Emotions can be the enemy of good investing, in part 7 of my beginners guide to investing, I consider emotions and investing and what you must do.
Beginners guide to investing part 7: Don't let emotions rule
We are all emotional creatures; we are all biased; we are all prone to become victims of groupthink. An important part of becoming a successful investor is to recognise that we are no different from anybody else — we are just as vulnerable to emotions driving our investing.
Mind you; if you are different, it can help. When Michael Lewis investigated the 2008 crash in his book: The Big Short, he found that many of the traders who spotted the crisis in advance had quite unusual personality traits, including one investor he considered who suffered from Asperger's syndrome.
Let's start at the beginning.
Daniel Kahneman, in his brilliant book 'Thinking fast and slow', argued that we do precisely what the book's title suggested. We think fast and think slow. Fast thinking is instinctive; it is about our gut, sometimes obeying the hardwiring in our genes or following practices that have become hardwired into us. Slow thinking is logical, rational. Kahneman argued that fast thinking is more common than we realise and that we often use slow thinking as a kind of explanation in highlight. We fool ourselves into believing we reacted in a certain way out of considered, logical thought, when in fact, our reaction was instinctive.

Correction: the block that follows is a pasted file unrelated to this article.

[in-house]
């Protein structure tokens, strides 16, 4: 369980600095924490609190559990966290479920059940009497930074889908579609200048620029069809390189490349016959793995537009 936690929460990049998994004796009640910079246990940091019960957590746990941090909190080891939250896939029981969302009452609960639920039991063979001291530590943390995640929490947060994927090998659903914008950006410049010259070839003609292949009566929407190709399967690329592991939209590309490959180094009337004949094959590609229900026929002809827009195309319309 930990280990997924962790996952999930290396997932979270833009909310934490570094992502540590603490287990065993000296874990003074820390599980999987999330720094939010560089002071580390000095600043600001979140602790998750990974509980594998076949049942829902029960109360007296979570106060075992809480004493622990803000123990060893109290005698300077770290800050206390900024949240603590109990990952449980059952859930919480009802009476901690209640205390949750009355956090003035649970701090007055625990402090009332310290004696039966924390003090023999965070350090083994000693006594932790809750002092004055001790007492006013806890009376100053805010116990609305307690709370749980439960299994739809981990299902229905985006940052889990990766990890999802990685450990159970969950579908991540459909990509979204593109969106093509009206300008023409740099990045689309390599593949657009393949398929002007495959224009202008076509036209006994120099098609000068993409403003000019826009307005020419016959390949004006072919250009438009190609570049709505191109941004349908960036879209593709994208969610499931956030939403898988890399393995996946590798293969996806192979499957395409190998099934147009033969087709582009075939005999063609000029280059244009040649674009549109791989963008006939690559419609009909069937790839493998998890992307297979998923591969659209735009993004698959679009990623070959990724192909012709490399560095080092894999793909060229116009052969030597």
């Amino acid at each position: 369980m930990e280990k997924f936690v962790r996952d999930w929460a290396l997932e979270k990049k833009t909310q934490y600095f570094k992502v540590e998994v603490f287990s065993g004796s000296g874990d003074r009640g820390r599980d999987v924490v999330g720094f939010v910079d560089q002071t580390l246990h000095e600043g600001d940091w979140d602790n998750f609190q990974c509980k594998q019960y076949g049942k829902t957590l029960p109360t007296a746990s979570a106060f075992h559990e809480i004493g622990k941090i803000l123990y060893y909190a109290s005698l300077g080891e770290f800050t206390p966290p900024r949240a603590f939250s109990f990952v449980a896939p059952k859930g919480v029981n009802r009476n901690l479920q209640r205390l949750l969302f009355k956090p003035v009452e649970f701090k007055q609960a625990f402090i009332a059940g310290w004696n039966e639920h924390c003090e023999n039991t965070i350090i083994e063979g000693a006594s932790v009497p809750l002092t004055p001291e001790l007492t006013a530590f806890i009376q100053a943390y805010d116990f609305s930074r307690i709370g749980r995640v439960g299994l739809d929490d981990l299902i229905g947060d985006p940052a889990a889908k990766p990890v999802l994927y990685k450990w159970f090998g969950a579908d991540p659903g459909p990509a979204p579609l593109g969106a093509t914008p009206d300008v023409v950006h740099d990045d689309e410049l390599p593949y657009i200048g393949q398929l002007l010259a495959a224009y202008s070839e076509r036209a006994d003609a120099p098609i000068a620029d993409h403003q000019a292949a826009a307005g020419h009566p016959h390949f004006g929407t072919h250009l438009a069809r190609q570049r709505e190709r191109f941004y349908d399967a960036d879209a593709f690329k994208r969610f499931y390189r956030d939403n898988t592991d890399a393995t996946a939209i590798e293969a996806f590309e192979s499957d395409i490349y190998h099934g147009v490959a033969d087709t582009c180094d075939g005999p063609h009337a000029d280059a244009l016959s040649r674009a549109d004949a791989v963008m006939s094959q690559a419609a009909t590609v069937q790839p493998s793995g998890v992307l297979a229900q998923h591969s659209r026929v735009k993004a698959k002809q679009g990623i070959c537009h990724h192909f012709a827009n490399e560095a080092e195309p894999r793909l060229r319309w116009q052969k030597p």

The problem with thinking fast is that our instinct is vulnerable to all kinds of biases that can make us unsuccessful investors.
Here I focus on a handful of biases I think are especially important.
- Loss aversion/endowment effect
- Confirmation and availability bias
- Inability to change one's mind
All of us get sucked in by the crowd that surrounds us. When the consensus says one thing, it is hard to go against it. Some people think they have the knack of contrary thinking, but they merely become influenced by another crowd — so conspiracy theorists believe they go against the crowd. In fact, they become immersed in a group of likeminded people.
There are plenty of examples of groupthink. The psychologist Solomon Ash showed that we are often more willing to be wrong than go against the crowd. Numerous studies show that the great and the good can get sucked into groupthink. A famous example is the Bay of Pigs disaster in which President JF Kennedy tried to orchestrate a coup in Cuba. He was later heard to remark, "How could I have been so stupid."
And groupthink can charge investment crazes and investment madness. I wrote about bubbles earlier in this series. Just remember that Isaac Newton got sucked into an investment craze and lost a lot of money. I am sure you are smart, but not many people can claim to be as smart as Isaac Newton was. So, if he can become a victim of groupthink, we can all be victims.
Be aware of this risk; try to develop a habit of thinking like a contrarian. If the consensus is such and such, consider the possibility that the consensus is wrong.
Remember the comments by Warren Buffett: "Be fearful when others are greedy, and greedy when others are fearful."